• That would have been my point too. The parents need to step up more. You can do only that much.
        It is incredible how the attitude of “it’s not mine so I don’t care” is spiraling out of control. Probably because kids these days don’t even care about their own things. If it’s broke the parents will replace it.
        God know that this won’t happen should I have my own offspring one day.


        • Our kids come from lower socio economic to middle class levels. Their parents pay a small levy and the students receive a lap top for the entire time they are at the school. Parents can use it as well. Within days we see seem the laptops returned broken. One on Friday was completely buckled as they bounced a soccer ball off it! Many don’t have computers at home, and yet they don’t give a damn.


      • In the suburb where my children went to school, the parents were well-educated professionals who often took umbrage at their children being punished by teachers and other school staff, however lightly. If they were lawyers, they would threaten to sue the school [rolls eyes], or they would say something on the level of “The district superintendent happens to be a friend of ours….” But these people taught me that just because a student’s parents are well-off with university degrees doesn’t mean the student won’t act like a dunce; sometimes they were more apt to do so, knowing Mom and Dad would get them off the hook.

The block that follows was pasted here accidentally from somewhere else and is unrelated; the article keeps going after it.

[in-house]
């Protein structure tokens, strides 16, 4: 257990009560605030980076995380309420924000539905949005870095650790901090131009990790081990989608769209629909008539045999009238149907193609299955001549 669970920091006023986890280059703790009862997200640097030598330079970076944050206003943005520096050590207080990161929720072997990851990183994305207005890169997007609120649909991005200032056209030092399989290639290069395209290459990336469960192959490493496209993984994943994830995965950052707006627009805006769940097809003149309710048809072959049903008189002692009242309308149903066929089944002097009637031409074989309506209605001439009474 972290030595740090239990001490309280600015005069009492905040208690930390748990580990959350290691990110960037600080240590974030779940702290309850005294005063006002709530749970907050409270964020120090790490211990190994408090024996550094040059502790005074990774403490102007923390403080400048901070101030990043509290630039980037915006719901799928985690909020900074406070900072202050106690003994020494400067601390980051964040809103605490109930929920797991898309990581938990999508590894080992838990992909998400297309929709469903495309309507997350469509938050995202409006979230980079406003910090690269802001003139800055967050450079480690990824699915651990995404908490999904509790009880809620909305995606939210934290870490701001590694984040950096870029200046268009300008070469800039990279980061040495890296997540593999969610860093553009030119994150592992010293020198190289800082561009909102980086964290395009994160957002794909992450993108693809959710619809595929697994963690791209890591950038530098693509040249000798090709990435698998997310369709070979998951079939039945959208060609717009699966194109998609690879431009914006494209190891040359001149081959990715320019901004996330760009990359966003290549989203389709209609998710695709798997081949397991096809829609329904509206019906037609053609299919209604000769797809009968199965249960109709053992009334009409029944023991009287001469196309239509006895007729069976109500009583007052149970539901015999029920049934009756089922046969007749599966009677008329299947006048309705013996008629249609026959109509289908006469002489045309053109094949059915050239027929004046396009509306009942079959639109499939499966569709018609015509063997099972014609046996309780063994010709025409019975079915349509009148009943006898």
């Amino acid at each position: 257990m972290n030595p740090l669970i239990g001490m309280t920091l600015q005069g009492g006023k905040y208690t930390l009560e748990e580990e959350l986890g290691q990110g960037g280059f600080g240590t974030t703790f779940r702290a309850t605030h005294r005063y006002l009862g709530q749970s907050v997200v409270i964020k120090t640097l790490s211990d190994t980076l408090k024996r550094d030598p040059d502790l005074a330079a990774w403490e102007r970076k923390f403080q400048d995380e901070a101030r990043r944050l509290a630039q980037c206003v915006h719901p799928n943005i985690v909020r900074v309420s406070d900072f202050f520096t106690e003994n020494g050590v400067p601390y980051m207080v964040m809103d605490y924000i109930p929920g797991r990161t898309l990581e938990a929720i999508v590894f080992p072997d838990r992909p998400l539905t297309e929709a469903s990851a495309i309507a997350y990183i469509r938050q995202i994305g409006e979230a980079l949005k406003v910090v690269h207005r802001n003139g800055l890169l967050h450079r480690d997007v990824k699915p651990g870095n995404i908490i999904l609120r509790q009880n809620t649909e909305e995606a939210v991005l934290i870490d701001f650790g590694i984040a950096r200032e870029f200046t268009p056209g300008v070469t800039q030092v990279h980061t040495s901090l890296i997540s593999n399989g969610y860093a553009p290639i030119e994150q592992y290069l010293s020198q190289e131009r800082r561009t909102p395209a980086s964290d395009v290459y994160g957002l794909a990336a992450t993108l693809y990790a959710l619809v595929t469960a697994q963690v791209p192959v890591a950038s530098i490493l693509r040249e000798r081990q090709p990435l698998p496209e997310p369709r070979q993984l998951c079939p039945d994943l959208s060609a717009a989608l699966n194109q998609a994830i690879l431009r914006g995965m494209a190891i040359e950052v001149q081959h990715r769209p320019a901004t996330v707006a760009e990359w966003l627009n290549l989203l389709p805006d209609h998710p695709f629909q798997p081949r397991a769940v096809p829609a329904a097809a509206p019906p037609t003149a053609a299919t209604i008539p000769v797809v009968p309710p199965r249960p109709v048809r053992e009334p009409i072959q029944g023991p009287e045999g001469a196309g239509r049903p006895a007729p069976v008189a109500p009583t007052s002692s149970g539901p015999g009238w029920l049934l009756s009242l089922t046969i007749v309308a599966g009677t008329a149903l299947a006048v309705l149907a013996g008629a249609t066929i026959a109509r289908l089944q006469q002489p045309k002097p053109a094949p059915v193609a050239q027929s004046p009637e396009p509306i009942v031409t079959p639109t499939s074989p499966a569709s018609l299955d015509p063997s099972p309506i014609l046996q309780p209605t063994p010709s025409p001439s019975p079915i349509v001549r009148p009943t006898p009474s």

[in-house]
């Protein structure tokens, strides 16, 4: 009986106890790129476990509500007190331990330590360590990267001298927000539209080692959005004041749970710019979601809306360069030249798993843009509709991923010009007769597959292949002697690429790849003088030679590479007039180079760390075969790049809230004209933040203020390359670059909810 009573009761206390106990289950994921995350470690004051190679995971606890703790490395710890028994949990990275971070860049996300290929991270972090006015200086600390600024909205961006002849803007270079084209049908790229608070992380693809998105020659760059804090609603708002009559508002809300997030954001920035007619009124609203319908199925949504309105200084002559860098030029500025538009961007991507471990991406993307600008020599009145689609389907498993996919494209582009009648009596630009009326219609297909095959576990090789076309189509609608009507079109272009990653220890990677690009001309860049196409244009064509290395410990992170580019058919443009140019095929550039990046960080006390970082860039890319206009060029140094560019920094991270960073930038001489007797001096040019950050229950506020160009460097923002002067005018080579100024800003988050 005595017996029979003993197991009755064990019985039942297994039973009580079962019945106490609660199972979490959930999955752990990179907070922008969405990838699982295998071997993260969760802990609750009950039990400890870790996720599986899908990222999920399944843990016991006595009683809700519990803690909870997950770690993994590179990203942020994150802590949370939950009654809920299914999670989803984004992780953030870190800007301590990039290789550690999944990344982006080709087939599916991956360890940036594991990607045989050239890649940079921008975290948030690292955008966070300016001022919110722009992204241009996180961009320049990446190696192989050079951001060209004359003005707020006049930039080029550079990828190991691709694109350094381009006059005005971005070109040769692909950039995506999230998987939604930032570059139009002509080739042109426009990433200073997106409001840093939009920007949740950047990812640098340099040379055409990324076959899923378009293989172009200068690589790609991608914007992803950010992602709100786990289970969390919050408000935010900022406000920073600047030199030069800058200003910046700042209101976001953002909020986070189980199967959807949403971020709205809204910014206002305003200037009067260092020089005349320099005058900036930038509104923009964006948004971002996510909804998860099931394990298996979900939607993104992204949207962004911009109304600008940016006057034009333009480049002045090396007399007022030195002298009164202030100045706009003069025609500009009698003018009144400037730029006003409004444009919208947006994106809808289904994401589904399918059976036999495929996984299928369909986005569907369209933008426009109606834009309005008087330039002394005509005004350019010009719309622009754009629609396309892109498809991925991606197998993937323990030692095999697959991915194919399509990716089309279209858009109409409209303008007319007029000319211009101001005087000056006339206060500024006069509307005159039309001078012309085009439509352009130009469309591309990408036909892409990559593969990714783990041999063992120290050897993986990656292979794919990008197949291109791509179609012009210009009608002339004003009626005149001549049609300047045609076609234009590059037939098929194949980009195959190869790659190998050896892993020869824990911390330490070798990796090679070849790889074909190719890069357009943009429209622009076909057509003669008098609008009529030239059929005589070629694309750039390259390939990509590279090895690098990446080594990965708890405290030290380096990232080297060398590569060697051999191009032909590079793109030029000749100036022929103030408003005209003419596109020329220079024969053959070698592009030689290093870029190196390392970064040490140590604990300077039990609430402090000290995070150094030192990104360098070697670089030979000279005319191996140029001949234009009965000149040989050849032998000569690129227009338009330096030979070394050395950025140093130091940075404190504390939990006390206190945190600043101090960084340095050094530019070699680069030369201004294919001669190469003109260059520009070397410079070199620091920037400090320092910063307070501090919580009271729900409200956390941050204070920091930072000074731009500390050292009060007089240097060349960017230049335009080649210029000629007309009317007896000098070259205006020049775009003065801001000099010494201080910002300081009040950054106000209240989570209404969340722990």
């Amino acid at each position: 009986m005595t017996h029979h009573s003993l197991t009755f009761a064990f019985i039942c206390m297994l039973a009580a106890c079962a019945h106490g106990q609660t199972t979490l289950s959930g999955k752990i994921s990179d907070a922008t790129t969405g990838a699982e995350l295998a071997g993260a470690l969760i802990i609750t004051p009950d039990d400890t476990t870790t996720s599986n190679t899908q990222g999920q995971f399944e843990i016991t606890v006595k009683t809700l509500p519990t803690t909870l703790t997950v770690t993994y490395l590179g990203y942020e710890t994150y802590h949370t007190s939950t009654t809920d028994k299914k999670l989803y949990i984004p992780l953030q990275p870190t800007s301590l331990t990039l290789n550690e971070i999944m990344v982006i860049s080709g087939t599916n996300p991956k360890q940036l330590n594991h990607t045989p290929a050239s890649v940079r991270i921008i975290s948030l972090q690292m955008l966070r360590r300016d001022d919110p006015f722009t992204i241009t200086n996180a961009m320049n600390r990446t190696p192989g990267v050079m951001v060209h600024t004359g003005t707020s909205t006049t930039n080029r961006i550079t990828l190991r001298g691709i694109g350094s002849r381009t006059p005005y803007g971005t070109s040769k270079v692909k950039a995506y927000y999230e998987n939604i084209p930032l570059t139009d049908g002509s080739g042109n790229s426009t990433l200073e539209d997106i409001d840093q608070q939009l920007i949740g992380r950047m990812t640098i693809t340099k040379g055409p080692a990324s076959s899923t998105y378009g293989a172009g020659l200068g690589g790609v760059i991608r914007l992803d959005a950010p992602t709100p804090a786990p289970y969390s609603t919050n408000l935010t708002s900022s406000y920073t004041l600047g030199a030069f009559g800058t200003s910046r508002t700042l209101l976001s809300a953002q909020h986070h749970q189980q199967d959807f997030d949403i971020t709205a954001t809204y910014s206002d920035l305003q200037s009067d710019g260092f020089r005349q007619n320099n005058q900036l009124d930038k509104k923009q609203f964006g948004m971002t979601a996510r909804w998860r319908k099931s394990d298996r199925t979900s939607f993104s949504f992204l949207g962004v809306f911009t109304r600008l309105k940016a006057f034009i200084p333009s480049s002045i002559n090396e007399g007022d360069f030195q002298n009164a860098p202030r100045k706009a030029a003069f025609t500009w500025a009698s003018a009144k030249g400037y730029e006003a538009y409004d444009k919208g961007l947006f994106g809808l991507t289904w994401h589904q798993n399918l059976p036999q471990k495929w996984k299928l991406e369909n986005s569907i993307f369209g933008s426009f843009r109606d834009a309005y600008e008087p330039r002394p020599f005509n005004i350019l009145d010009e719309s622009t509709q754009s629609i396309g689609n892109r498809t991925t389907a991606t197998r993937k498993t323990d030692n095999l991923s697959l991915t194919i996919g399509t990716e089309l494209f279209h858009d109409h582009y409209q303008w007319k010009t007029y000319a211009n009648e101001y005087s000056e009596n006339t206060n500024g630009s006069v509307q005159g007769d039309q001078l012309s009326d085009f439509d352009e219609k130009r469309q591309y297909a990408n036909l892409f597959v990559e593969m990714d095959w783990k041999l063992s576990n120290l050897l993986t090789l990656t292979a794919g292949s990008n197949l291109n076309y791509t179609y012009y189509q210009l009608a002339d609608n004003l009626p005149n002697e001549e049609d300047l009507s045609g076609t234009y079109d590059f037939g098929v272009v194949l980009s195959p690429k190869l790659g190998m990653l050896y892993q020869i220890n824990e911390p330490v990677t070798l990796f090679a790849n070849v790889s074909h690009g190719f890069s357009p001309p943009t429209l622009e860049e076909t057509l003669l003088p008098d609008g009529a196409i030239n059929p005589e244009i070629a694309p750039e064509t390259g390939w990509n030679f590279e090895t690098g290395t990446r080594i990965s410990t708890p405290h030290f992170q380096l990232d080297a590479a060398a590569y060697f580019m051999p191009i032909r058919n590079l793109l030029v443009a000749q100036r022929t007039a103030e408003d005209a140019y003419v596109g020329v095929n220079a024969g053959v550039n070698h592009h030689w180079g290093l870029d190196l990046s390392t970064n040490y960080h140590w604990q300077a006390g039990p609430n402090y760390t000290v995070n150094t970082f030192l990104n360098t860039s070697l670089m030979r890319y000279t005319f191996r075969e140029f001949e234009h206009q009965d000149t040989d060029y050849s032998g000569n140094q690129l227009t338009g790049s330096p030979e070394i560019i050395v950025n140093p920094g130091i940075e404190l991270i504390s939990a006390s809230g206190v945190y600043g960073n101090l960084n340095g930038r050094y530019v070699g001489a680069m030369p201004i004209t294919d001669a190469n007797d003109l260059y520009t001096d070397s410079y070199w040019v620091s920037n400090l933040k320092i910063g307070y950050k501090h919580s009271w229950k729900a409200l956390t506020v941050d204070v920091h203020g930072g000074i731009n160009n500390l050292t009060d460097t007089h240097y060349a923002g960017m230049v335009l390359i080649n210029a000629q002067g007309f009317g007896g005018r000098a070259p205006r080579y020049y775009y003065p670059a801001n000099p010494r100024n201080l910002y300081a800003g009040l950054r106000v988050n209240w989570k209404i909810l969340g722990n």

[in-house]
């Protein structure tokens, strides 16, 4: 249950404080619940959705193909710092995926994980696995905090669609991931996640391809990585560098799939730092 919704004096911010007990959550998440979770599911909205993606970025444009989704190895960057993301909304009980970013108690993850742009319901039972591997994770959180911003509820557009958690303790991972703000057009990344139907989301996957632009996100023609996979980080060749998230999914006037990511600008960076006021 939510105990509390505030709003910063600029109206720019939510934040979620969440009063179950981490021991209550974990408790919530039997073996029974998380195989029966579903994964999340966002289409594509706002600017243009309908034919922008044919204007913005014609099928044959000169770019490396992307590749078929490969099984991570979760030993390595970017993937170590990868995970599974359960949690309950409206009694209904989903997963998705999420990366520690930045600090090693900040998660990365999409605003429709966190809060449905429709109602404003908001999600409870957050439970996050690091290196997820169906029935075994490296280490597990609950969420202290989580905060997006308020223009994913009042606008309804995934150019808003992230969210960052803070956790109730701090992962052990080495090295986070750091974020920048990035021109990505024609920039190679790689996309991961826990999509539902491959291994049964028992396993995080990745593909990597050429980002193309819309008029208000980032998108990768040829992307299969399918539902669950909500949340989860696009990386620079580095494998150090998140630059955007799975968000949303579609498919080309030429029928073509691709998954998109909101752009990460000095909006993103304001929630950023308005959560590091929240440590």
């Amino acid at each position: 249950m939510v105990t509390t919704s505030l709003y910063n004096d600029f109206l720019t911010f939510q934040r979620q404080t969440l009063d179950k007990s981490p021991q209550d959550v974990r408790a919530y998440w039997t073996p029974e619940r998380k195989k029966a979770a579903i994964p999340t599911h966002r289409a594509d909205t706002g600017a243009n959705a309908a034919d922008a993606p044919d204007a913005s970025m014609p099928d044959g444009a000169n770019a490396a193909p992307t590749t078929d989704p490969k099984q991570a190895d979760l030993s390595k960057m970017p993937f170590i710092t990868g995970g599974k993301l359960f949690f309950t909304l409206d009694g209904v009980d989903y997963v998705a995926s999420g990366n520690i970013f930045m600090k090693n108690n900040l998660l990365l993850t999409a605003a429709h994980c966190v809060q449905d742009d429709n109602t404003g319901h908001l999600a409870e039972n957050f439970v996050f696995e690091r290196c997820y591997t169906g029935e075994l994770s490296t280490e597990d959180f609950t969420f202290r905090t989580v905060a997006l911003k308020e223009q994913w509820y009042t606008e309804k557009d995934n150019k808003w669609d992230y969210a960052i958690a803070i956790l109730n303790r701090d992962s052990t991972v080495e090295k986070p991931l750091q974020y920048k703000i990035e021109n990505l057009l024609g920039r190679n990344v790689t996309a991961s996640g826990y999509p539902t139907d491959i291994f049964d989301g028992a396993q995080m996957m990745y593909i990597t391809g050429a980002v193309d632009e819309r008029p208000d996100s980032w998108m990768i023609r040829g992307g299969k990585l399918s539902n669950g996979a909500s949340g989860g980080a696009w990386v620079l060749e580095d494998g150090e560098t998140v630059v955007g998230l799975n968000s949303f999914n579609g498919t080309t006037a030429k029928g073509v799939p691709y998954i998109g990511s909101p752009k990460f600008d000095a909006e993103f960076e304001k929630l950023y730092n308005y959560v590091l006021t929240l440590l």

But I’ll be very interested to see what happens after your meeting on Monday. I’m guessing they won’t own up, based on my own experience with students (college students!), and they’ll face perpetual banishment from the couches. But that would be a good lesson for them, and probably a relief for you.


        • I would be happy to have them out of the library I must admit. If they don’t step up that will be the result.
          Many school here say “well you chose to send you child to this school, and these are the rules….” however at a very elite school for boys all Daddy has to do is make a sizeable donation and sonny boy is allowed to stay. The rich always make their own rules.


  3. Hard work! And you never know which one of them is getting a real lesson, since parents can not be counted on to teach their children anything these days!


    • I have to agree. Every day, I see the most basic civilities are not being modelled for our children. They can’t be blamed for not knowing how to act in a polite and responsible manner, if their own parents won’t or can’t. Too many children are almost raising themselves.


  4. This is a good example of how every generation seems ruder, more debauched, less ethical than the last. Respect for property is disappearing because ‘consequences’ are ineffective. Well done for taking a stand on this on FD.


  5. We can only do our best, as you have done, when it comes to instilling responsibility into younger generations.
    If all else fails, ‘accidentally’ lock the perpetrator in the broom closet and I’ll bring my snake stick down and deal with the situation.